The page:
“Nothing can dim the light which shines from within.”
― Maya Angelou
I’ve been volunteering as a counselor for underprivileged kids for the better part of my adulthood. One of the very first kids I worked with, nearly 17 years ago, was a boy who came to see me on an afternoon when he was extremely upset. After sitting with him and listening to his story, I drew him a sketch of a superhero on the front of an index card and wrote a note beside the sketch about how he is a superhero and that superheroes always rise up and win in the end. Then on the back of the index card, in the simplest words I could think of, I listed seven timeless strategies that would help him regroup and activate his super powers when he needed them most.
I randomly ran into this same boy again this morning as I walked past the local fire station. He’s now a 28-year-old fire fighter. He recognized me and ran up to me to say hello. We chatted for a half hour about everything under the sun, and then before we parted ways he took his wallet out of his pocket and pulled out the superhero index card I made for him when he was a kid. He held it up so I could see it, smiled from ear to ear and said, “Thank you.”
Today, in slightly more mature words, I want to revisit the seven strategies I wrote down on the back of that index card. Because these are healthy reminders, for all of us:
1. Decide to be OK with NOT being OK all the time.
Even though it’s true that life’s challenges make us stronger, and that it will be OK eventually… it’s not always OK right now, and sometimes that’s all we can feel when we’re in the midst of terribly tough times. Sometimes NOT being OK is all we can register inside our tired brains and aching hearts. This feeling is normal. This emotion is human. And accepting this can feel like a small weight lifted.
The truth is, it’s not OK when someone you care about is no longer living and breathing and giving their amazing gifts to the world. It’s not OK when everything falls apart and you’re buried deep in the wreckage of a life you had planned for. It’s not OK when the bank account is nearly at zero, with no clear sign of a promising income opportunity. It’s not OK when someone you trusted betrays you and breaks your heart. It’s not OK when you’re emotionally drained to the point you can’t get yourself out of bed in the morning. It’s not OK when you’re engulfed in failure or shame or a grief like you’ve never known before.
Whatever your tough times consist of, sometimes it’s just NOT OK right now. And that, again, is more than OK.
Yes, I’m suggesting to try your hardest to be perfectly OK with not being perfectly OK all the time. Because those with the strength to succeed in the long run are the ones who lay a firm foundation of growth with the bricks life has thrown at them. Don’t be afraid to fall apart for a little while, because when it happens, the situation will open an opportunity for you to grow and rebuild yourself into the brilliant human being you are capable of being, one brick at a time.
2. Focus only on today.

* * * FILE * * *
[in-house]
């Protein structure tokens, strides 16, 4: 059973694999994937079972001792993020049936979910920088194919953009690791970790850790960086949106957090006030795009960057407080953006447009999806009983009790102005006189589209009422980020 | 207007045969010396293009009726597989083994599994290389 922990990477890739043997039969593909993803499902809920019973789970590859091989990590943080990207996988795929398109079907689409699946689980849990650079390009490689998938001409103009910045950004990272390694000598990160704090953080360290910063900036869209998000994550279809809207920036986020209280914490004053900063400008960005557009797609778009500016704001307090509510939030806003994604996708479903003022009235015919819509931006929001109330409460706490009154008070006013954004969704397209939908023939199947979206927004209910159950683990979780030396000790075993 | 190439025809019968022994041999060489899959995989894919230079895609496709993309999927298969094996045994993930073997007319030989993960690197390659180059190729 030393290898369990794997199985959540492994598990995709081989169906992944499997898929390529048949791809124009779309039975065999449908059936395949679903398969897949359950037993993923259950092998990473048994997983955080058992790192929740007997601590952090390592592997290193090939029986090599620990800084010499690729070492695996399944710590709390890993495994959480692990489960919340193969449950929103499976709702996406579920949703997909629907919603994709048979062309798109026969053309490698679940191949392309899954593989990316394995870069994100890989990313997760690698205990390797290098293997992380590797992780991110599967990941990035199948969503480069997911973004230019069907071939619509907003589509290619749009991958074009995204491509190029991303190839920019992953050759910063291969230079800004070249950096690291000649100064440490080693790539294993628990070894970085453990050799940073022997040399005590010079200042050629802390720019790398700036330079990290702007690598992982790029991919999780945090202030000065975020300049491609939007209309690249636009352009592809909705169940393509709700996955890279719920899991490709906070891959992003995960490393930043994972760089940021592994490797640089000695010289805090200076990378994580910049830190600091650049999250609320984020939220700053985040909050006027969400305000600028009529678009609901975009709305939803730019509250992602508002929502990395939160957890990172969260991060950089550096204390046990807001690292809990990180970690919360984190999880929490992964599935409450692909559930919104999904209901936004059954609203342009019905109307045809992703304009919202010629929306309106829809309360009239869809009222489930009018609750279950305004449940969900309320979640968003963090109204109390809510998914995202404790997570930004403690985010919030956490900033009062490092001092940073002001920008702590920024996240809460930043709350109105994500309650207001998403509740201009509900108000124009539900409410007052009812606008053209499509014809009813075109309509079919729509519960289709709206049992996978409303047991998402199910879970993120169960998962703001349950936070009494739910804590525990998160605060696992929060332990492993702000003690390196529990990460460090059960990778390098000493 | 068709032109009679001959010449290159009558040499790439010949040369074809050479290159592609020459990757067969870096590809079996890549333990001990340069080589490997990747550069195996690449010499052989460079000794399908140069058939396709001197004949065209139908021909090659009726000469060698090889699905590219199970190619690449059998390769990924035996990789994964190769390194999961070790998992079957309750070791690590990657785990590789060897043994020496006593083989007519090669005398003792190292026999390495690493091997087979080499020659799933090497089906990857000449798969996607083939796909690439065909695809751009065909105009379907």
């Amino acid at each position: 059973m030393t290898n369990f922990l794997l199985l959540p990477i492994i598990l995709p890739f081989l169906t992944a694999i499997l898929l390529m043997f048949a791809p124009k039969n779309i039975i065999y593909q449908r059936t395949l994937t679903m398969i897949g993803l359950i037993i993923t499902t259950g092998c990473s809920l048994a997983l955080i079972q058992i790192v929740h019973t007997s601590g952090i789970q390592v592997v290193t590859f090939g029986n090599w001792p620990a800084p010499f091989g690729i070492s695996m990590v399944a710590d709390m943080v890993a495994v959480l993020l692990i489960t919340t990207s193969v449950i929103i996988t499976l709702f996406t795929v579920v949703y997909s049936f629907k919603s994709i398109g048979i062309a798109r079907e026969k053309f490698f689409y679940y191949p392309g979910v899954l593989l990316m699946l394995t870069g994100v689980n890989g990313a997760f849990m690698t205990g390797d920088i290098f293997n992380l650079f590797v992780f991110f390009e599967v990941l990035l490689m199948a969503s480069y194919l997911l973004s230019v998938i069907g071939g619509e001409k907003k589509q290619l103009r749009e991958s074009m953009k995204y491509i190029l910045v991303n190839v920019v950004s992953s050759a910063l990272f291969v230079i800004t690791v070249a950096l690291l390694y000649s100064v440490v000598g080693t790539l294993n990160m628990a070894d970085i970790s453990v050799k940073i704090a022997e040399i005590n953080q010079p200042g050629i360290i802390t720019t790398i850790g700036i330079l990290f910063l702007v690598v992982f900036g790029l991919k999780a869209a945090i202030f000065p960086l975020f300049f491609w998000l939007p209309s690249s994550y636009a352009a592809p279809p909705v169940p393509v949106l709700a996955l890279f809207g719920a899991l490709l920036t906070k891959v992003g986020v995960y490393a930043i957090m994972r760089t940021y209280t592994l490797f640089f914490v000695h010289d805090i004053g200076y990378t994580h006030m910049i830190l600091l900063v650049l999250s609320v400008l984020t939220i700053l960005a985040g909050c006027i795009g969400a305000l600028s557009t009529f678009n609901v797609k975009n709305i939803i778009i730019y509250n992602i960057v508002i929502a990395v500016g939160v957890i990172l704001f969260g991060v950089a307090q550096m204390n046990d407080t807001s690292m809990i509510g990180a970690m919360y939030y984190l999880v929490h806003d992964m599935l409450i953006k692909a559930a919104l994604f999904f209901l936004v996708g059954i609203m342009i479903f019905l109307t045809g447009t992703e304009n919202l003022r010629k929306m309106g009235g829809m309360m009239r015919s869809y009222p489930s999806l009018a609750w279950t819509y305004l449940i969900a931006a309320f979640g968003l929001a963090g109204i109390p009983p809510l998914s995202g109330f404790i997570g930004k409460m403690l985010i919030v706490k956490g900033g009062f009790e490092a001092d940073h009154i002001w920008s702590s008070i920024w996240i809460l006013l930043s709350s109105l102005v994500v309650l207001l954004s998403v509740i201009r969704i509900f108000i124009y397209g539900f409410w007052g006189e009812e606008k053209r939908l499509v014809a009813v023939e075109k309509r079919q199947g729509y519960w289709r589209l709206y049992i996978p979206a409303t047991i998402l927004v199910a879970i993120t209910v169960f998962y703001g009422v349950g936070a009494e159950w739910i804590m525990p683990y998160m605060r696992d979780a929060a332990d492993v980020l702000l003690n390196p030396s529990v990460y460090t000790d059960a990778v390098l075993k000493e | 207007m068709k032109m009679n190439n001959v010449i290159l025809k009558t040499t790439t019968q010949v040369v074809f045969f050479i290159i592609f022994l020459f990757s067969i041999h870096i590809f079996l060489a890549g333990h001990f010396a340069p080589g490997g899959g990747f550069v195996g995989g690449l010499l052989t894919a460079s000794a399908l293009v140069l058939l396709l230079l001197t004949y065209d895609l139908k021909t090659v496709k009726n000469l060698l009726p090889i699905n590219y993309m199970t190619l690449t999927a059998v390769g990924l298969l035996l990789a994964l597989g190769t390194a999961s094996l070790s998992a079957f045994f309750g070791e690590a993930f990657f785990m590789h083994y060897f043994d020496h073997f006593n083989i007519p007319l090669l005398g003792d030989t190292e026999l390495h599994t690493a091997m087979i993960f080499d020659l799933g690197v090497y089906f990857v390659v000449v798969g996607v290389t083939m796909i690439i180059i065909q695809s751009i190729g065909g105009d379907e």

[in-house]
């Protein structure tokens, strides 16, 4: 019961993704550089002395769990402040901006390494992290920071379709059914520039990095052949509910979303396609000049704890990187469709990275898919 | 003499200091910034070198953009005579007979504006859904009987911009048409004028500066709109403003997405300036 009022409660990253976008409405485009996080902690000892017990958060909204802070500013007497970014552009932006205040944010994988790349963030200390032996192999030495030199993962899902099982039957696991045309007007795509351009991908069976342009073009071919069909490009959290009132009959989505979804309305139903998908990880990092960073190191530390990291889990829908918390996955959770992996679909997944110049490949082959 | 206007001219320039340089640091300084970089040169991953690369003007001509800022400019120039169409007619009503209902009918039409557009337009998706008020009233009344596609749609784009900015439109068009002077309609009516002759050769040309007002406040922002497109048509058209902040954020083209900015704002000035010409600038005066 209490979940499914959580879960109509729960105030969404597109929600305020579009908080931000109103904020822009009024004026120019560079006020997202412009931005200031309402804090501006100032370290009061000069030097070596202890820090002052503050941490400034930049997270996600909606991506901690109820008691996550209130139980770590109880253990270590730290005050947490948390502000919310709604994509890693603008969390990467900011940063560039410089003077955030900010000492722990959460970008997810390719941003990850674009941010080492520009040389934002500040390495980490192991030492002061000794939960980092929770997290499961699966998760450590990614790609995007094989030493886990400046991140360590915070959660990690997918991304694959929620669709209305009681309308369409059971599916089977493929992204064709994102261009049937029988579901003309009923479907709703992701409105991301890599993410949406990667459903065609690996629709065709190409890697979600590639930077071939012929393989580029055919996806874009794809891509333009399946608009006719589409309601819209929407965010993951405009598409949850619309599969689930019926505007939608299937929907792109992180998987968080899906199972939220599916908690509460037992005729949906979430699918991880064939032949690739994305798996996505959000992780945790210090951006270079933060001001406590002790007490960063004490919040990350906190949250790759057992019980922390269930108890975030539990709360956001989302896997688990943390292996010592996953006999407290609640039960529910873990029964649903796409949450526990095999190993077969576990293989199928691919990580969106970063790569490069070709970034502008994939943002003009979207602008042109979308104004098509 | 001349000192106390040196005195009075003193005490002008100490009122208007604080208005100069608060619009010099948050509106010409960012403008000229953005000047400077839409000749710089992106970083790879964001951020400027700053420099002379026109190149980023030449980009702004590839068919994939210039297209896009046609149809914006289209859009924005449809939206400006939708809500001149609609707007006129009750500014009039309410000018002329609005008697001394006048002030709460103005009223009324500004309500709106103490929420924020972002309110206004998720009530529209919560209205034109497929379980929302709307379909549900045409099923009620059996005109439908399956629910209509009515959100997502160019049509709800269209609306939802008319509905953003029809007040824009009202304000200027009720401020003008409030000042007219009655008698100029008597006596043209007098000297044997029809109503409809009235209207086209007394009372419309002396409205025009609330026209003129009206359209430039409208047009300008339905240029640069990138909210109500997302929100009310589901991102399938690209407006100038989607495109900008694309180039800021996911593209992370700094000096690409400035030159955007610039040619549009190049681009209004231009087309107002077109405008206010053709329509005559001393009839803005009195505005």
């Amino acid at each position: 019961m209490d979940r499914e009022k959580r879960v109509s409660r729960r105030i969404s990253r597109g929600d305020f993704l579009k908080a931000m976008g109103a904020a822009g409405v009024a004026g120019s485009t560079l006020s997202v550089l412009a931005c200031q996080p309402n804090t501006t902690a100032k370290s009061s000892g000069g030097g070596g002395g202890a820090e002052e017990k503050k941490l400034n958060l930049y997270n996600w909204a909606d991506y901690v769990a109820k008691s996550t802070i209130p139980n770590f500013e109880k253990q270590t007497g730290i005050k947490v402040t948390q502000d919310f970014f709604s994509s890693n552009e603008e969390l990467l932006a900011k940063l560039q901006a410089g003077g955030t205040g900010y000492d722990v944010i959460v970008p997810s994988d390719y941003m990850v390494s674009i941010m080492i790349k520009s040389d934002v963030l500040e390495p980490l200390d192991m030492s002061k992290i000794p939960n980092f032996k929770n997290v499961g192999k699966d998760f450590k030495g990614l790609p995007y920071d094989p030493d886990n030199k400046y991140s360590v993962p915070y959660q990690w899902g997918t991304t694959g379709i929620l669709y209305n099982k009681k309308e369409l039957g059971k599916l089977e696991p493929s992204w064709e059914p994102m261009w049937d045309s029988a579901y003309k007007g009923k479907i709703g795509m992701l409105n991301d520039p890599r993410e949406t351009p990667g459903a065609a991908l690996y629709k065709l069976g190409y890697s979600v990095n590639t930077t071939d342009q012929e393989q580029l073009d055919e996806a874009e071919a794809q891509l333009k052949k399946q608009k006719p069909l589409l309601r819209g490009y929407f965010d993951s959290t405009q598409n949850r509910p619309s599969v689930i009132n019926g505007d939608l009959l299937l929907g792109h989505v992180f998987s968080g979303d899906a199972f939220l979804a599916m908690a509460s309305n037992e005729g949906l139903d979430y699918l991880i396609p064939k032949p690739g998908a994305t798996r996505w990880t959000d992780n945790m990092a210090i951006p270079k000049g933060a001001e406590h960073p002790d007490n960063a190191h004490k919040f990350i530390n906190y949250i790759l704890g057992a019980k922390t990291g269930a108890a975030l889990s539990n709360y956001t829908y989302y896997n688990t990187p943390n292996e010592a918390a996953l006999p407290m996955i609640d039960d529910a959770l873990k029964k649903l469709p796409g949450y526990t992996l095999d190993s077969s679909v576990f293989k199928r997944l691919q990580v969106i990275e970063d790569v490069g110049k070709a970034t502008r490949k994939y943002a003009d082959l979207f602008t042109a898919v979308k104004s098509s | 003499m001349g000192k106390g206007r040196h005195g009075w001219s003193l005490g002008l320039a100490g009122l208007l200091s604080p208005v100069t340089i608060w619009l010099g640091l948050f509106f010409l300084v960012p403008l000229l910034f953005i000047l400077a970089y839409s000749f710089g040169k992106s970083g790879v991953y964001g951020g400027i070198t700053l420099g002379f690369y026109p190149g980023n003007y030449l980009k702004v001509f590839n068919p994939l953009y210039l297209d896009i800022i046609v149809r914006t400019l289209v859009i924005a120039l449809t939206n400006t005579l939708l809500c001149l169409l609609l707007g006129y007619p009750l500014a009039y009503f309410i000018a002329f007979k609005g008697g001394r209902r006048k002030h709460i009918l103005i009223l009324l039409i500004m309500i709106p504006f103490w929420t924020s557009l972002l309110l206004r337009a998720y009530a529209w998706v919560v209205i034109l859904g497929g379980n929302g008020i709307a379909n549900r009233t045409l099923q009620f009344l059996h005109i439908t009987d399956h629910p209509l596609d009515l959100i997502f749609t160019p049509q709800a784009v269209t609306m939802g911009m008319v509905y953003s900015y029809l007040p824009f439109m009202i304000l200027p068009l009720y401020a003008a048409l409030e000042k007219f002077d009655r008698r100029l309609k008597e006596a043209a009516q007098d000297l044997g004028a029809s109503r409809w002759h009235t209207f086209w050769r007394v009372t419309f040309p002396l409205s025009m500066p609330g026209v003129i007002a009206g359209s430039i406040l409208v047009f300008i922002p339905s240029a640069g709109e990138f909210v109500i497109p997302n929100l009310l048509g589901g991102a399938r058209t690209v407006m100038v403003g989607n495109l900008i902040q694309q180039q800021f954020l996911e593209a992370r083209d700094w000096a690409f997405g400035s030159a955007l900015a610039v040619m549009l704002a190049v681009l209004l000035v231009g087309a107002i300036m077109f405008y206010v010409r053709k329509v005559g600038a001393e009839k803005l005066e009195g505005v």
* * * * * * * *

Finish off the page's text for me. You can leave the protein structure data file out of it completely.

No matter what’s happening, you can resourcefully fight the battles of just one day. It’s only when you add the battles of those two mind-bending eternities, yesterday and tomorrow, that life gets overwhelmingly intense and complicated.
Accept that it’s not the experience of today that holds you back and drives you mad, but the regret and resentment about something that happened yesterday or the fear and dread of what tomorrow might bring, but probably won’t. It’s necessary, then, to let yourself live just one day at a time – just today – just right here, right now.
And this same strategy applies to your goals too – they don’t need to be so darn grandiose and convoluted that they frighten you. If your goals excite you, and are broken down into manageable chunks, you’ll be compelled to move forward with them. If they are based on what brings meaning into your life, not just what you think you “should” do, working on them will flow easier into each new day.
3. Realize that one tiny step is all you ever need to take.
It really only takes a small shift everyday that over time amounts to enormous change.
People don’t suddenly heal and start living their ideal life overnight – their daily rituals (tiny steps) play a massive role in making it possible for them to create the life they sincerely want to live.
You can choose to develop daily rituals that point you in the direction of creating your ideal life – or rituals that keep you firmly anchored to your present situation. Make the decision. Make the commitment. Then take the next tiniest step forward in the direction you choose to go.
Honestly, that’s all life is – tiny, positive steps that you take moment by moment, and then one day when you look back it all adds up to something worthwhile – something that’s often far better, and different, than what you had imagined when you began your journey. (Angel and I build tiny, life-changing rituals with our students in the “Goals and Growth” module of Getting Back to Happy.)
4. Remind yourself that few things in life are as personal as they seem.